A Long way from the sea and salvation
They came from camps and homesteads along the Darling’s banks
wearing red, black and yellow with brown dust on their pants.
There were grey bushy beards and hair under wide brimmed country hats,
men with open faces who knew the bush and loved a chat
The secretary looked pleased at the Christmas spirit and crowd,
there were even city poets from Balmain who loved to read out loud.
Some came from coastal towns where poetry was art and glory
to the Brewarrina poets society where it simply tells life’s story
Luckily there was a cloakroom to check in all the beer
Until the meeting closed, though most were already in good cheer.
The women came to see the men pass their wisdom to the room
For it seemed that country sheilas rarely had the urge to pen a poem
They sat on chrome steel chairs that were modern in the fifties
But had survived time and the weather and fights at the outdoor movies
Now Laurie Green tapped the gong and shouted loud and clear
Alright you mob, we are here for fun but decent folks have no fear
For I will keep the order now and declare the meeting under way,
I welcome the town councilors and all the poets come to have their say.
First up we’ll have the youth, then first timers and such others,
then we’ll alternate the bush balladeers with our aboriginal brothers.
The pastors son read the “Bush Christening” by the Banjo, the Irish laughed out loud,
But the young lad needed disciplining before initiation, said the indigenous crowd.
Young Archie Bullant recited about the initiation ceremony of his becoming a man,
One of the bush poets replied with Kipling’s “If” and said think about that if you can.
The hall was crowded now and noisy the chairman steadied them with his gaze
Then called for Bluey Grant’s “The scoundrel from Sydney” and bills he never pays
Fair enough Bluey, now let’s hear from brother Willie Goanna, on a protest bent
“Two hundred lost years”. There were murmurings of approval and grumbles of dissent.
Now the poets from the city started putting up their hand
And the boys from way outback wondered what they knew of the land.
The Balmain boys got going with their urban zeitgeist stuff
Including falling in and out of love ,oh! their life could be so tough.
Their writing seemed intense and had references back in time
Vigorous lines that jumped off the page but they often forgot to rhyme
Then the aboriginals withheld their anger of men losing contact with the bush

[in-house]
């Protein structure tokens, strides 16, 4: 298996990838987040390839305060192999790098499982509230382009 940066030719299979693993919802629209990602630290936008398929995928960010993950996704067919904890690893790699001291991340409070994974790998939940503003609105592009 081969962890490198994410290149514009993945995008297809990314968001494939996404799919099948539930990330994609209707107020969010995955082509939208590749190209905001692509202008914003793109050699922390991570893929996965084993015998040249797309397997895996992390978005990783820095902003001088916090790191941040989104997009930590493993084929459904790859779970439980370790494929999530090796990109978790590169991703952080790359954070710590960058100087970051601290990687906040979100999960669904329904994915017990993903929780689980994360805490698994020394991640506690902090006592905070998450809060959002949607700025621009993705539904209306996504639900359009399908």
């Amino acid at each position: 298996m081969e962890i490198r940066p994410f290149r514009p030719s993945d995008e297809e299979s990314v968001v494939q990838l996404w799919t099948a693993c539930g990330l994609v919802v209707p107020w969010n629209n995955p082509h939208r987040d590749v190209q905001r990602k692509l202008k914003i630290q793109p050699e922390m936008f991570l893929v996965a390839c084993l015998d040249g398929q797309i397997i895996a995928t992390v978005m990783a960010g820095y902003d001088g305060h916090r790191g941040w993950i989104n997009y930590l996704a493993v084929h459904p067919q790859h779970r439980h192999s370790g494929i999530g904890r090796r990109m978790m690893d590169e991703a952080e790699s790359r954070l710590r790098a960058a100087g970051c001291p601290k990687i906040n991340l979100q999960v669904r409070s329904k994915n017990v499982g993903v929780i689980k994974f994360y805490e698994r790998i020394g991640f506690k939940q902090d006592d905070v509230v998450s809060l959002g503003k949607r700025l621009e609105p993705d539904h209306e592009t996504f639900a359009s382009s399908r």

And looked for common ground with the bush poets and the anguished city push
The aboriginal poets cried for the loss of their youth to the sins of the town
And said that the city poets didn’t know what it was like to be really down.
The bushmen thought that the simple life of pastoral bent was best
And the protest poets and the city poets should return to the land to find rest.
Laurie Green tapped the gong several times and shouted ,”Listen here”
But all agreed it was time the cloakroom opened and handed out the beer
Tyler Frogman summed it up saying, there are many lives within our nation,
The city poets said yes , but Brewarrina was a long way from the sea and salvation.
I counted fifty black cockatoos
swimming through the air lazily
calling like whales on migration
supporting the bush footy team
Hey, we are here, we are here,
a kind of noisy passeggiata
gathering to look at each other
before going off to nest somewhere.
There is a teacher leading the flock
to the next trees, choose, cocky, choose,
and as the school excursion moves on
there is a quiet pair bringing the stragglers in.
The Farmer’s Hat
A farmer’s hat is part of his daily life
sharing his troubles like any good wife.
Without it dogs and horses wonder if it’s him
when his eyes aren’t peering under the brim.
Part of him is there wherever it is sitting
with its eagle feather and crown well fitting
better than the fishing hat he bought in Cairns
spending time drinking beer and spinning yarns.
The Akubra usually hung in the mud room
always dusty, spidery and needing a broom
next to his stockwhip and dryazabone
the hook with his boots underneath was its home.
This was the last thing he grabbed on his way
as he called to his wife his plan for the day.
He reached for the empty space, frozen in time
trying to remember, searching his mind
where had he left it? Was it in the shed
next to the charger near the little mouse dead,
or near the cattle marking and drenching stuff,